A new report form analysts at IHS Markit notes that the market for module-level power electronics (MLPE) grew by 33% between 2019 and 2021, with around one-third of new residential solar installations now taking advantage of MLPE’s promise of improved safety, energy yield and fault detection. And with smaller, distributed generation systems expected to represent 43% of global PV installations between now and 2025, the opportunity for MLPE will only get larger.
Module-level power electronics (MLPE), where an inverter or optimizer is attached to each PV module, allowing for its current and voltage to be controlled individually, has been around for a long time but seen relatively few system owners prepared to make the additional investment or understand the added complexity.
However, a report published this week by IHS Markit, now part of S&P Global, suggests that change may be air for MLPE, thanks a range of market influences. The report, aptly titled Module Level Power Electronics, finds that the market for MLPE grew by 33% between 2019 and 2021, and that last year, in the residential sector at least, around one third of new PV installations came with MLPE.
For residentialPV, rapid shutdown capability is outlined in safety regulations both to prevent the unlikely occurrence of a system catching fire, and to remove the danger of firefighters having to deal with dangerously high voltages. The United States was first to introduce this regulation, and Thailand, the Philippines and others have since followed suit, with other major PV markets including China reportedly considering rapid shutdown requirements as well. And since MLPE is one of the simplest ways to meet these safety requirements, the regulations have been key to its growth.
As PV’s popularity continues to grow, more complicated systems are being built with modules partially shaded at different times of the day, facing in different directions, etc. Here MLPE can minimize energy losses, compared to a string inverter system whose output is limited to that of the lowest performing module connected to it.
Also driving the trend toward MLPE is the general trend toward smaller, distributed generation systems that are likely to make better use of it. IHS Markit finds that costs, supportive policies and innovative business models have driven growth in the segment, now expected to account for almost 43% of global PV installations between 2022 and 2025.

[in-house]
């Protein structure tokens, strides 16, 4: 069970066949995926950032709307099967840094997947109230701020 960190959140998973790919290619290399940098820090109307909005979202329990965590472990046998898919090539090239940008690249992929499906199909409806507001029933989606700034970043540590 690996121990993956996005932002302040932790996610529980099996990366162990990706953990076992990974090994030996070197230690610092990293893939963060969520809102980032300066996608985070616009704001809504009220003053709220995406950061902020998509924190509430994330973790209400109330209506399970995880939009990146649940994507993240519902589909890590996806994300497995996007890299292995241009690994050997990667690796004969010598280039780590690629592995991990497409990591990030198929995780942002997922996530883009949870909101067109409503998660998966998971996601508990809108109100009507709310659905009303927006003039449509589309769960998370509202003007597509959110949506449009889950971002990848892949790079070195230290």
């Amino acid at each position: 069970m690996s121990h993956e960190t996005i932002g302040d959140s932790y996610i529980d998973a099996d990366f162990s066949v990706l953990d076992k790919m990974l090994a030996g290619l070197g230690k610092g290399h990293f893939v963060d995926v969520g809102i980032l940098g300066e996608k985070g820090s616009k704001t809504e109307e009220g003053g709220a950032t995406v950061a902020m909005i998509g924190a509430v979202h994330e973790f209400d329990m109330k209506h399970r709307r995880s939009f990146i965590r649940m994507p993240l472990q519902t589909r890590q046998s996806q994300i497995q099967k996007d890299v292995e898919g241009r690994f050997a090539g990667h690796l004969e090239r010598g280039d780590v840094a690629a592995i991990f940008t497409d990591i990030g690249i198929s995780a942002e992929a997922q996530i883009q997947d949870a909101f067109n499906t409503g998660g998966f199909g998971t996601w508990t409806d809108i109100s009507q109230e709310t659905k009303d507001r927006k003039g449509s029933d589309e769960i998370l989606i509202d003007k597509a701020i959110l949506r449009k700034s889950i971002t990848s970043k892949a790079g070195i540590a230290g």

“Ten years ago, rooftop installations were largely concentrated in Europe, however as other markets have developed, a more diverse picture has emerged,” reads the report. “China (mainland) has since bolstered rooftop PV installations which has contributed to Asia Pacific surpassing EMEA as the main market for rooftop PV. China (mainland) is expected to comprise 32% of global rooftop installations in 2022, while EMEA is expected to represent 27%, driven by Germany, Netherlands, and Poland. The Americas region is set to comprise 16% in 2022, supported by the United States and Brazil.”
For now, the United State remains the largest market for MLPE thanks to its early move on regulation, but movements show that it is becoming much more common elsewhere, even in regions where no rapid shutdown requirement exists. “In recent years, the United States’ dominance in the MLPE market has been challenged by certain markets in Europe such as Netherlands and Germany, in South America such as Brazil and in Asia such as Australia,” it says. “While consumers are not obliged to adopt these technologies, they have been persuaded by other benefits such as optimized yield, enhanced monitoring capabilities, and in certain cases, easier installation.”
Beyond this, IHS Markit finds the rise of the ‘smarthome’ concept, where system owners want a high level of control over their power generation and consumption, as another driving factor, alongside the easier operations & maintenance that’s afforded by being able to collect system data at the module level, and in the future the introduction of ‘smart modules’ supplied with built in MLPE could push this technology even further.
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